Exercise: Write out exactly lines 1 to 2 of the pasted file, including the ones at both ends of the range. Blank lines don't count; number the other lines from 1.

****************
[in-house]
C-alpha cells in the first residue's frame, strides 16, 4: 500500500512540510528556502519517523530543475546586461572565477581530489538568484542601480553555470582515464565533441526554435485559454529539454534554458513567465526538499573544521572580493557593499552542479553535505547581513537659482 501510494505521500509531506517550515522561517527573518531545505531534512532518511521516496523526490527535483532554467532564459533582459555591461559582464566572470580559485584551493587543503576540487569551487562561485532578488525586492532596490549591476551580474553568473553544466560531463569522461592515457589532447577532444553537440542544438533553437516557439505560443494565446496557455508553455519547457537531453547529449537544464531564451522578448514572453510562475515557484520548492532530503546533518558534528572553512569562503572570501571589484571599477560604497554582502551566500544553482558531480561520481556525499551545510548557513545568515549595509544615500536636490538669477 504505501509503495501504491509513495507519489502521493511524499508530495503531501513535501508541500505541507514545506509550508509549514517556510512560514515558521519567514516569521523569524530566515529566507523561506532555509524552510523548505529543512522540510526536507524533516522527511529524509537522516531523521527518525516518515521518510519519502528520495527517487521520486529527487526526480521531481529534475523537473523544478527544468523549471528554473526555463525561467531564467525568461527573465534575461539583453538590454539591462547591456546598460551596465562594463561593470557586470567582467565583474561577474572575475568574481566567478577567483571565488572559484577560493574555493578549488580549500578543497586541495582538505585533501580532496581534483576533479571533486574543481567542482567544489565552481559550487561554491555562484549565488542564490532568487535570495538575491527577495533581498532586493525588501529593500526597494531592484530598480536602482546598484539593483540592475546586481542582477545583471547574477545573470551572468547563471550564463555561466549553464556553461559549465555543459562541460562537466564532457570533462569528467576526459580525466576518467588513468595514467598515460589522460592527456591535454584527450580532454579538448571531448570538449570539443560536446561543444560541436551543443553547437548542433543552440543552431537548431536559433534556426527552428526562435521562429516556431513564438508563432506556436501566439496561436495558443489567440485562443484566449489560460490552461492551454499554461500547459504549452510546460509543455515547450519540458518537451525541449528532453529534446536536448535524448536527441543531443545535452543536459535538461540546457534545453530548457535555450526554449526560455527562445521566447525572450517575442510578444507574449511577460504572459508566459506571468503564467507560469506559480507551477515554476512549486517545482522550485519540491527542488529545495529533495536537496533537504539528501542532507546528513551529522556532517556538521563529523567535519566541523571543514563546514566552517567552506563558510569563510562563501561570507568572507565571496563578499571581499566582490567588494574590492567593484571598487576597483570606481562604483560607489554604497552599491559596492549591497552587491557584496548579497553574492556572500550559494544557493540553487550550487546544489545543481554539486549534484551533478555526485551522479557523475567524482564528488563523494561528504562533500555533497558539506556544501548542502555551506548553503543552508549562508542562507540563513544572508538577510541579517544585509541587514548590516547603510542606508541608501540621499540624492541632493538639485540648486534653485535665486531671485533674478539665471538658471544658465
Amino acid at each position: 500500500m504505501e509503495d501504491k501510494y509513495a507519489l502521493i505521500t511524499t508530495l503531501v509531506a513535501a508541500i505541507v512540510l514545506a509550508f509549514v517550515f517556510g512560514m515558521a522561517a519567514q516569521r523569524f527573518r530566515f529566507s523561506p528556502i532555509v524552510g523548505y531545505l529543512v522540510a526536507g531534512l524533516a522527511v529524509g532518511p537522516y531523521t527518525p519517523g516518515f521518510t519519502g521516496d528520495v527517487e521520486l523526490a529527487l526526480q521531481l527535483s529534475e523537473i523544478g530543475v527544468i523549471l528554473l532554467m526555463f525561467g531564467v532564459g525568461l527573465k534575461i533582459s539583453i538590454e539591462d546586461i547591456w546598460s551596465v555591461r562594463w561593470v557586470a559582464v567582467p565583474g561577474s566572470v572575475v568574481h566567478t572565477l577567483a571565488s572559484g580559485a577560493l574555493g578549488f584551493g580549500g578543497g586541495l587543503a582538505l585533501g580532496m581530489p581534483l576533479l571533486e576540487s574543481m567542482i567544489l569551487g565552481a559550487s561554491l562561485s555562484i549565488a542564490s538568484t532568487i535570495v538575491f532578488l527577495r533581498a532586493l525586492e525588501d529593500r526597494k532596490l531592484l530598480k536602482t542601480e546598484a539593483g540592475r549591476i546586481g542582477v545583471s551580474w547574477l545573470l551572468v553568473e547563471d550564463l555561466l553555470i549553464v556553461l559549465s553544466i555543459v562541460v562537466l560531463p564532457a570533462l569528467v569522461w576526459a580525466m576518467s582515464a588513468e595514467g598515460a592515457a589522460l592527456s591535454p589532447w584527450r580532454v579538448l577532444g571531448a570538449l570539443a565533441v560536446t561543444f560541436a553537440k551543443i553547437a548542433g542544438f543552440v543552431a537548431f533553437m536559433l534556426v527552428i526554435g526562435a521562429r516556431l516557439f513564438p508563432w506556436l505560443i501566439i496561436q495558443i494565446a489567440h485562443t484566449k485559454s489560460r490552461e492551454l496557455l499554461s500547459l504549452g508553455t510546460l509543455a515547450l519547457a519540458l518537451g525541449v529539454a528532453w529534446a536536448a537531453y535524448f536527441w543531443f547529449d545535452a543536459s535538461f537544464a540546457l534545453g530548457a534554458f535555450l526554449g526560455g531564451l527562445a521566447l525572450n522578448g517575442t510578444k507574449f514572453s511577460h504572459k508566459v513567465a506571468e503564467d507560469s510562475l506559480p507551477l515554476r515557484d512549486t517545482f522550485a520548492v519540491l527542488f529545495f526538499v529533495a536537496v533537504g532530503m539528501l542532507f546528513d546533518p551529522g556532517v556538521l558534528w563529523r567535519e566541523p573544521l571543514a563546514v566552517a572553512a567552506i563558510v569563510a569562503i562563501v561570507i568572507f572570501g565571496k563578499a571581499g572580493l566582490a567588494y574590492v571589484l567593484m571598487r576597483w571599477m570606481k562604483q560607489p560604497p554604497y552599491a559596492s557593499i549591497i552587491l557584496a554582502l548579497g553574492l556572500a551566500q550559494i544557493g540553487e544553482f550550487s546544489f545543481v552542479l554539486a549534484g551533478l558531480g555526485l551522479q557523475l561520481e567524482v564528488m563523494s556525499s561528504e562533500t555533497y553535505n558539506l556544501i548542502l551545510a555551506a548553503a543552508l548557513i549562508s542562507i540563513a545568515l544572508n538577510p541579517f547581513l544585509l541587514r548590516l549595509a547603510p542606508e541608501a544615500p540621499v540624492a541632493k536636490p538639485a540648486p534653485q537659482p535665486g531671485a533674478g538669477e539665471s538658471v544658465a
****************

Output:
[in-house]
C-alpha cells in the first residue's frame, strides 16, 4: 500500500512540510528556502519517523530543475546586461572565477581530489538568484542601480553555470582515464565533441526554435485559454529539454534554458513567465526538499573544521572580493557593499552542479553535505547581513537659482 501510494505521500509531506517550515522561517527573518531545505531534512532518511521516496523526490527535483532554467532564459533582459555591461559582464566572470580559485584551493587543503576540487569551487562561485532578488525586492532596490549591476551580474553568473553544466560531463569522461592515457589532447577532444553537440542544438533553437516557439505560443494565446496557455508553455519547457537531453547529449537544464531564451522578448514572453510562475515557484520548492532530503546533518558534528572553512569562503572570501571589484571599477560604497554582502551566500544553482558531480561520481556525499551545510548557513545568515549595509544615500536636490538669477 504505501509503495501504491509513495507519489502521493511524499508530495503531501513535501508541500505541507514545506509550508509549514517556510512560514515558521519567514516569521523569524530566515529566507523561506532555509524552510523548505529543512522540510526536507524533516522527511529524509537522516531523521527518525516518515521518510519519502528520495527517487521520486529527487526526480521531481529534475523537473523544478527544468523549471528554473526555463525561467531564467525568461527573465534575461539583453538590454539591462547591456546598460551596465562594463561593470557586470567582467565583474561577474572575475568574481566567478577567483571565488572559484577560493574555493578549488580549500578543497586541495582538505585533501580532496581534483576533479571533486574543481567542482567544489565552481559550487561554491555562484549565488542564490532568487535570495538575491527577495533581498532586493525588501529593500526597494531592484530598480536602482546598484539593483540592475546586481542582477545583471547574477545573470551572468547563471550564463555561466549553464556553461559549465555543459562541460562537466564532457570533462569528467576526459580525466576518467588513468595514467598515460589522460592527456591535454584527450580532454579538448571531448570538449570539443560536446561543444560541436551543443553547437548542433543552440543552431537548431536559433534556426527552428526562435521562429516556431513564438508563432506556436501566439496561436495558443489567440485562443484566449489560460490552461492551454499554461500547459504549452510546460509543455515547450519540458518537451525541449528532453529534446536536448535524448536527441543531443545535452543536459535538461540546457534545453530548457535555450526554449526560455527562445521566447525572450517575442510578444507574449511577460504572459508566459506571468503564467507560469506559480507551477515554476512549486517545482522550485519540491527542488529545495529533495536537496533537504539528501542532507546528513551529522556532517556538521563529523567535519566541523571543514563546514566552517567552506563558510569563510562563501561570507568572507565571496563578499571581499566582490567588494574590492567593484571598487576597483570606481562604483560607489554604497552599491559596492549591497552587491557584496548579497553574492556572500550559494544557493540553487550550487546544489545543481554539486549534484551533478555526485551522479557523475567524482564528488563523494561528504562533500555533497558539506556544501548542502555551506548553503543552508549562508542562507540563513544572508538577510541579517544585509541587514548590516547603510542606508541608501540621499540624492541632493538639485540648486534653485535665486531671485533674478539665471538658471544658465